Reducing and minimising the harm from tobacco, alcohol and other drugs

Reducing the harm associated with drug use – legal and illegal - requires a range of responses.Working in Health Promoting Ways Diagram These should include health promotion, prevention, early intervention, treatment and recovery focused approaches.

Impact and scale of the issue

Tobacco smoking is the leading cause of preventable death and disease in Australia. Smoking rates in Tasmania are declining; however, the high rate of male smokers is a concern.

Excessive consumption of alcohol can cause chronic disease, injury and premature death. Almost half Tasmanian adults drink alcohol at risky levels.Cannabis is the most common drug used in Tasmania; we have the second-highest rate of use of all jurisdictions. The use of other illicit drugs, and pharmaceutical drugs used illicitly, remains fairly stable in Tasmania.

 

Health inequity and alcohol, tobacco and other drug use

People from disadvantaged areas are more than twice as likely to smoke as people from advantaged areas and smoking during pregnancy remains a significant health problem in Tasmania, particularly in disadvantaged areas.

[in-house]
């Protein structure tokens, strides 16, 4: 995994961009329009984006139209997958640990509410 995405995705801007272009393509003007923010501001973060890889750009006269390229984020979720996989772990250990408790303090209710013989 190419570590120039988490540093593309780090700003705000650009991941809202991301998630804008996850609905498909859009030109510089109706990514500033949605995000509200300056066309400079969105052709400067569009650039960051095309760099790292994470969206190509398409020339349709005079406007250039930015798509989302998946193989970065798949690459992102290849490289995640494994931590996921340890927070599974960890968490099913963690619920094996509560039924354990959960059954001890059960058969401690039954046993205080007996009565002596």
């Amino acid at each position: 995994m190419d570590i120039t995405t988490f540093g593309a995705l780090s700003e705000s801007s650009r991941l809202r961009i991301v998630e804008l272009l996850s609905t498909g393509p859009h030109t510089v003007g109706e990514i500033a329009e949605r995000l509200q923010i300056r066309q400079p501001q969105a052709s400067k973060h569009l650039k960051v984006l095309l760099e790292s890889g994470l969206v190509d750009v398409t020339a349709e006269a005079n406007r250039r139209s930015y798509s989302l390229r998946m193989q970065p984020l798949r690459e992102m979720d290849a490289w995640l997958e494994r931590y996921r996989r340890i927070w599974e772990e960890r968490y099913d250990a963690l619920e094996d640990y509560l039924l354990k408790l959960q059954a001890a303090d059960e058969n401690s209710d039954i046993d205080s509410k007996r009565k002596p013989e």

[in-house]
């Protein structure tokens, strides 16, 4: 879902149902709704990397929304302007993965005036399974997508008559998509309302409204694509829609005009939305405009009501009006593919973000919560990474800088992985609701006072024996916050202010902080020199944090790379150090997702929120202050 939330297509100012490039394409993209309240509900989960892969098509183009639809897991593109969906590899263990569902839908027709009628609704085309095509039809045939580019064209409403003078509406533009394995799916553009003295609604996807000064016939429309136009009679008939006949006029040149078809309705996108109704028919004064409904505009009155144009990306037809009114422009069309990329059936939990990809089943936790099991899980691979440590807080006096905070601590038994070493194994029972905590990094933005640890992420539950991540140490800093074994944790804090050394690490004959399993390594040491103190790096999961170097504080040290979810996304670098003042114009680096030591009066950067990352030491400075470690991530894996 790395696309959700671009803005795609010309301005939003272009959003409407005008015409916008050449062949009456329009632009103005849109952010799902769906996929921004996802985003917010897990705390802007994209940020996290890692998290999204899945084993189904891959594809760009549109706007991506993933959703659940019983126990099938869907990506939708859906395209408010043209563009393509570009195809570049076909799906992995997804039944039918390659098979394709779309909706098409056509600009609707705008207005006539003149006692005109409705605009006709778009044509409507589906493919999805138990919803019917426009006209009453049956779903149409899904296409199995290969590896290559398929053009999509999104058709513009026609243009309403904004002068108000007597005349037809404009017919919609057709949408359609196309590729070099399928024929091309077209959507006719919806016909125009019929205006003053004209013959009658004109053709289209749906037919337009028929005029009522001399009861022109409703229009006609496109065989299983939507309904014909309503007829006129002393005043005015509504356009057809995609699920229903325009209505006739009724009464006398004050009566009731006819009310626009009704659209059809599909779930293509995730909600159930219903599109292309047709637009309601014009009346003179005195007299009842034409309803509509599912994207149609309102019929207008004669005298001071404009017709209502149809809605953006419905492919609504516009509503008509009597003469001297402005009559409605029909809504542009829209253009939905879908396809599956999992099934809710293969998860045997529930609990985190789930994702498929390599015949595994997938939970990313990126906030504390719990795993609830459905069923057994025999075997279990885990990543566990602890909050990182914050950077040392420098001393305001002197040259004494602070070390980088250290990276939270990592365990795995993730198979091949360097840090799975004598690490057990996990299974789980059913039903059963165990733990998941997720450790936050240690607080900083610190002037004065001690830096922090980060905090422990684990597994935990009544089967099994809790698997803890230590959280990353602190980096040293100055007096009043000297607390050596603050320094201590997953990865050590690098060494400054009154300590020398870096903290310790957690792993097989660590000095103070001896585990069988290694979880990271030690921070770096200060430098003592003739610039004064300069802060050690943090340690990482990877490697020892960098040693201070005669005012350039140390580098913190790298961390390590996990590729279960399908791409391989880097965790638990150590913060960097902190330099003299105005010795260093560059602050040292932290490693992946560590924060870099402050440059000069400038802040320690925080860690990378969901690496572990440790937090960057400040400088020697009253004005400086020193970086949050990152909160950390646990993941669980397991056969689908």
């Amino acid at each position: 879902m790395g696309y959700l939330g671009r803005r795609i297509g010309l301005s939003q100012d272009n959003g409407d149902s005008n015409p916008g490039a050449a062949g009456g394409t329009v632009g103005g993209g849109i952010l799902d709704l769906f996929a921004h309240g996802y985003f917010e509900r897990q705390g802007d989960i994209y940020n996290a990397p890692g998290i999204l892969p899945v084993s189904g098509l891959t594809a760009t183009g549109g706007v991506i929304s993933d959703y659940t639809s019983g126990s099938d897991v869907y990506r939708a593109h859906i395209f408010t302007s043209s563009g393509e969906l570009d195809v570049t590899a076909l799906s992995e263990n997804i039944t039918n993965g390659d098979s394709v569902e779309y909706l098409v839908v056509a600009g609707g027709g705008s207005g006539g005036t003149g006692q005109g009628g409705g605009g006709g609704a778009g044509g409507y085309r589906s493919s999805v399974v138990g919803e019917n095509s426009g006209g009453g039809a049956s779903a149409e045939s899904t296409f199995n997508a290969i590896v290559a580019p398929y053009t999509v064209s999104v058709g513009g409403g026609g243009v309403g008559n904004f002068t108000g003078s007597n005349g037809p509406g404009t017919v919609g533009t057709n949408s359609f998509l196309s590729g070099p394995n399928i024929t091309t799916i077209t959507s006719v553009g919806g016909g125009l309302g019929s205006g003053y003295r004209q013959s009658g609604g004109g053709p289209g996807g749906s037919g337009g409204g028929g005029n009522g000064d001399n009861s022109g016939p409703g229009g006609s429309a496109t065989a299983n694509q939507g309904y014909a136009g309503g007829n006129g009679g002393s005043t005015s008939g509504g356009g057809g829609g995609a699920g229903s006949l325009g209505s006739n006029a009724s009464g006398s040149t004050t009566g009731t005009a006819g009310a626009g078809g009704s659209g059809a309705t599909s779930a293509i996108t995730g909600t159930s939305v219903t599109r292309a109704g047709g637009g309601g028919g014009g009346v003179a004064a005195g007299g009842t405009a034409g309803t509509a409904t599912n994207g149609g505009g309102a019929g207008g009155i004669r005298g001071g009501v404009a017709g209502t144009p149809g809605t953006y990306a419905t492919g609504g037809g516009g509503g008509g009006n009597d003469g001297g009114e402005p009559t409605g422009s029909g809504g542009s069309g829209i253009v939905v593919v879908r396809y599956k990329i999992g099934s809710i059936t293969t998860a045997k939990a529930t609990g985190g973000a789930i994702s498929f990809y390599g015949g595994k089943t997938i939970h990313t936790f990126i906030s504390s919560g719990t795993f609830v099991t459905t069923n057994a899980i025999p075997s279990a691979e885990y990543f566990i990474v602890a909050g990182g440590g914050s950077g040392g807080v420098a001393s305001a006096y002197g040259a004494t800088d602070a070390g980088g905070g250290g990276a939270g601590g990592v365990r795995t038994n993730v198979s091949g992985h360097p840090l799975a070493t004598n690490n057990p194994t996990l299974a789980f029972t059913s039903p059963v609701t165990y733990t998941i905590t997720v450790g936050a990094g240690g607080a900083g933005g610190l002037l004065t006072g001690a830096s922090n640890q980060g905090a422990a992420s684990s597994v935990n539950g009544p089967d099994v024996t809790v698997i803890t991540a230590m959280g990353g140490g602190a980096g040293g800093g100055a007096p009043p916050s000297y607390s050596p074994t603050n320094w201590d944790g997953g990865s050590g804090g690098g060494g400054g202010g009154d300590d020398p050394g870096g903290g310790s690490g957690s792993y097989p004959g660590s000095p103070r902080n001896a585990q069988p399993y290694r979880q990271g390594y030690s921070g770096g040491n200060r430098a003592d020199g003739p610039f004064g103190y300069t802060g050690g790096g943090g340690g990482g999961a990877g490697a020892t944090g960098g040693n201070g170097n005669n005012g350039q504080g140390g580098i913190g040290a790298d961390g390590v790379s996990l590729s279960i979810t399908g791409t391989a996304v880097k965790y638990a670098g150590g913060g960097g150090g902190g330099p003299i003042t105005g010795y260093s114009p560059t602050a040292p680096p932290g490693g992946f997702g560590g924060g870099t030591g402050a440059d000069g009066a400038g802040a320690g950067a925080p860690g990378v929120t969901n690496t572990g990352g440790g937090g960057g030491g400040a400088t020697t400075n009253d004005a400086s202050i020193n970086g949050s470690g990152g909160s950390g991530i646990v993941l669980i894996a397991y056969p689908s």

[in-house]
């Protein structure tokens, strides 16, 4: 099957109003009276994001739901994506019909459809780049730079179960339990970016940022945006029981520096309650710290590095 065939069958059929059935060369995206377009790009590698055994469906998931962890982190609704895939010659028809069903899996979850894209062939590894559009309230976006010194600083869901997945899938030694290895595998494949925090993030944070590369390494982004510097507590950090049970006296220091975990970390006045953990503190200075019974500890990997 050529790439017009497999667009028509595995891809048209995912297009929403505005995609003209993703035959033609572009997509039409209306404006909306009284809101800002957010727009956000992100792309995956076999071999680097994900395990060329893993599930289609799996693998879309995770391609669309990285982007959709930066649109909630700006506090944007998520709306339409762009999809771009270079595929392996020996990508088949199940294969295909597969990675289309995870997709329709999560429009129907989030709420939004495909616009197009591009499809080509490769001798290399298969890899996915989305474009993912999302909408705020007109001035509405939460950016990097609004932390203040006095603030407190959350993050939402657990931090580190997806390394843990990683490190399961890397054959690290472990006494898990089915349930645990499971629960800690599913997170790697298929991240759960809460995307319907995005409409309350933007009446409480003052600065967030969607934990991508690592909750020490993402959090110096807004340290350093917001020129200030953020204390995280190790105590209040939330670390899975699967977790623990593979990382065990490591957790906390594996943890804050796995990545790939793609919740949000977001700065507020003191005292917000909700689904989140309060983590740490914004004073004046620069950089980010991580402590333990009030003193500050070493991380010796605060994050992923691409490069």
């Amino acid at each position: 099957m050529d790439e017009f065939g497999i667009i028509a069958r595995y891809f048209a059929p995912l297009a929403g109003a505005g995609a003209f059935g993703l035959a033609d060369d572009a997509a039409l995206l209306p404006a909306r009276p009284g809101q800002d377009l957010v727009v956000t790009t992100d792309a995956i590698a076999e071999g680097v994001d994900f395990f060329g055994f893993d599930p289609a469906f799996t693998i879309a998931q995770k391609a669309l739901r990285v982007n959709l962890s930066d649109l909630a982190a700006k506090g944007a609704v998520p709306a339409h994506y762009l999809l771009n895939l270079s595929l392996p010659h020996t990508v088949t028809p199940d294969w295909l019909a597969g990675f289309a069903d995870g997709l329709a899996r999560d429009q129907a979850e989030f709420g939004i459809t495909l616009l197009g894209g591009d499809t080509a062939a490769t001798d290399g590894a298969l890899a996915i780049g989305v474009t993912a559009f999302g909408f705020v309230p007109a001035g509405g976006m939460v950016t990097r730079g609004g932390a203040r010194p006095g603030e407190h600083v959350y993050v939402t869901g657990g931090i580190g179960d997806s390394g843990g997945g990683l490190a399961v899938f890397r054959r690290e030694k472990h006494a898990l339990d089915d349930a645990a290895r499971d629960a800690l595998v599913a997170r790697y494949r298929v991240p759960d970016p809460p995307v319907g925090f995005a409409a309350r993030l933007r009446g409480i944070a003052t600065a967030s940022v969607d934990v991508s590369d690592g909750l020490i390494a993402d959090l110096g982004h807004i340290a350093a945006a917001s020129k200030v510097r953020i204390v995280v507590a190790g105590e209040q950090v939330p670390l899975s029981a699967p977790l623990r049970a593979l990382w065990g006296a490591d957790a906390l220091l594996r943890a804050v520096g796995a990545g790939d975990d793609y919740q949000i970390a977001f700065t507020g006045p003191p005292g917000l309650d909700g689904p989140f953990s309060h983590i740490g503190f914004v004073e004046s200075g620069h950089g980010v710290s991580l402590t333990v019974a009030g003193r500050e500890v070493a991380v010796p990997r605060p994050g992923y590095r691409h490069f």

Among those most at risk from alcohol use are youth, Aboriginal and Torres Strait Islander peoples and homeless people.

Illicit drug use and multi-drug use is associated with social disadvantage, social dislocation, child abuse and neglect and parental drug use during pregnancy and early childhood.

Evidence that health promotion action can bring about change

Reducing the harm caused by tobacco smoking requires preventing the uptake of smoking, helping people quit, eliminating exposure to tobacco smoke and reducing the harm associated with continuing smoking.

Evidence suggests the best way to reduce alcohol related harm is to reduce alcohol consumption across the whole population to share the benefits equally.

Successful interventions tackling the associated problems of illicit drug use include: reducing supply; addressing the social determinants associated with illicit drug use; screening, assessment and early intervention strategies.

Visit the evidence library to find more information about this principle.